U.S. DOT Updates Air Carrier Access Act Rules

Soon the skies may become friendlier for wheelchair users.

Soon the skies may become friendlier for wheelchair users.

U.S. Transportation Secretary Anthony Foxx today announced that the U.S. Department of Transportation is requiring airline websites and automated airport kiosks to be accessible to passengers with disabilities. DOT also will allow airlines to choose between stowing wheelchairs in a cabin compartment on new aircraft or strapping them to a row of seats, an option that will ensure that two manual, folding wheelchairs can be transported at a time.

The new rules are part of DOT’s continuing implementation of the Air Carrier Access Act of 1986.

“All air travelers should be treated fairly when they fly, regardless of any disabilities they may have,” said Secretary Foxx. “These new rules build on our past work in ensuring that our air transportation system is accessible for everyone, while balancing both airlines’ and passengers’ need for flexibility.”

Any automated kiosks installed at U.S. airports for services — such as printing boarding passes and baggage tags — must be accessible to passengers with disabilities until at least 25 percent of all kiosks at each airport location are accessible. Even if no new kiosks are installed, 25 percent of kiosks at each airport location must be accessible within 10 years. The standards for accessible kiosks are based on those set by the U.S. Department of Justice for ATM and fare machines in its 2010 Americans with Disabilities Act rule as well as the Section 508 standards for self-contained closed products, such as copiers.

DOT’s wheelchair rule permits airlines to transport passenger wheelchairs by strapping them across a row of seats using a strap kit that complies with applicable safety standards, in addition to permitting them to be stowed in a closet or similar compartment. In 2008, DOT issued a rule prohibiting airlines from using the seat-strapping method on new aircraft as an alternative to stowing the manual wheelchair in a closet or similar compartment. In that same rule, DOT allowed the use of a seat-strapping method on existing aircraft. Based on a fuller evaluation of the costs and benefits, DOT has now revised its position to also allow the use of seat-strapping on new aircraft subject to certain conditions. For example, if an airline chooses to use the seat-strapping method to stow a wheelchair, it must transport two wheelchairs in the cabin if requested unless stowing the second wheelchair would displace other passengers.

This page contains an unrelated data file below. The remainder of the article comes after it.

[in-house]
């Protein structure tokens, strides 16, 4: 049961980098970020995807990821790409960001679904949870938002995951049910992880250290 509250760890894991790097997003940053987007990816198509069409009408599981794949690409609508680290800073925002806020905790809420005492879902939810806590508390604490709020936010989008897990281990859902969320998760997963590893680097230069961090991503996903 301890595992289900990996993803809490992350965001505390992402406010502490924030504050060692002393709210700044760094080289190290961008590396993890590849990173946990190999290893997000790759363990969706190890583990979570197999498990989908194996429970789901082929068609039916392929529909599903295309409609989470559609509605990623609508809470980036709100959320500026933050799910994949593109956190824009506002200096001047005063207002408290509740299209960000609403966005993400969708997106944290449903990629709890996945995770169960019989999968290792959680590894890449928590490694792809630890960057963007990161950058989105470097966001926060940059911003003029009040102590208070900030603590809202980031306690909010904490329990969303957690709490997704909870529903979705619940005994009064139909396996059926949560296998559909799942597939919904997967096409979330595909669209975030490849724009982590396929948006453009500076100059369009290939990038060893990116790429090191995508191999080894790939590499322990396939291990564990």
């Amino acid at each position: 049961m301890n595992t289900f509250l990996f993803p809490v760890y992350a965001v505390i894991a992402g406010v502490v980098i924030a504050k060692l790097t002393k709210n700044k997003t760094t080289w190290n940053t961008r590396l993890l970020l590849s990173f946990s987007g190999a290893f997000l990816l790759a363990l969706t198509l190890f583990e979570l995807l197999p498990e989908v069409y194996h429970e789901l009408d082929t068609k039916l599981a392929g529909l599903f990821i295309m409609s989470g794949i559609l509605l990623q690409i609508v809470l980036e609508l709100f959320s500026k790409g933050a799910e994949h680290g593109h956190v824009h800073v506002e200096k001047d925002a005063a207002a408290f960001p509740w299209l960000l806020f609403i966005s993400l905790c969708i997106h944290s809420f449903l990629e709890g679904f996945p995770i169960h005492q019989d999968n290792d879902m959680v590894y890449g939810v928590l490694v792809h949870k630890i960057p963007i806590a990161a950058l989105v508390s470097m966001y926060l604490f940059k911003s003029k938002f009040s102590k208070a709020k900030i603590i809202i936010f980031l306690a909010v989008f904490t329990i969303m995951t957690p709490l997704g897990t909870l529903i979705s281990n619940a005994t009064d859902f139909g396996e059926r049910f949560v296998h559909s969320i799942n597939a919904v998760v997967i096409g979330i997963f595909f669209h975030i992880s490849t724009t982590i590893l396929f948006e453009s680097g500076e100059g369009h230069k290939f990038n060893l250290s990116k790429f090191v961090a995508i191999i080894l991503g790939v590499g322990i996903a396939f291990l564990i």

If an airline chooses to use a closet to stow a wheelchair, then it will still be required to stow only one wheelchair in the cabin. However, in this case it must install a sign or placard prominently on the closet indicating that a wheelchair and other assistive devices are to be stowed in this area with priority over other items brought onto the aircraft by other passengers or crew, including crew luggage.

The rule on accessible websites and kiosks is available on the Internet at www.regulations.gov, docket DOT-OST-2011-0177. All info in this news item came from a U.S. DOT press release.

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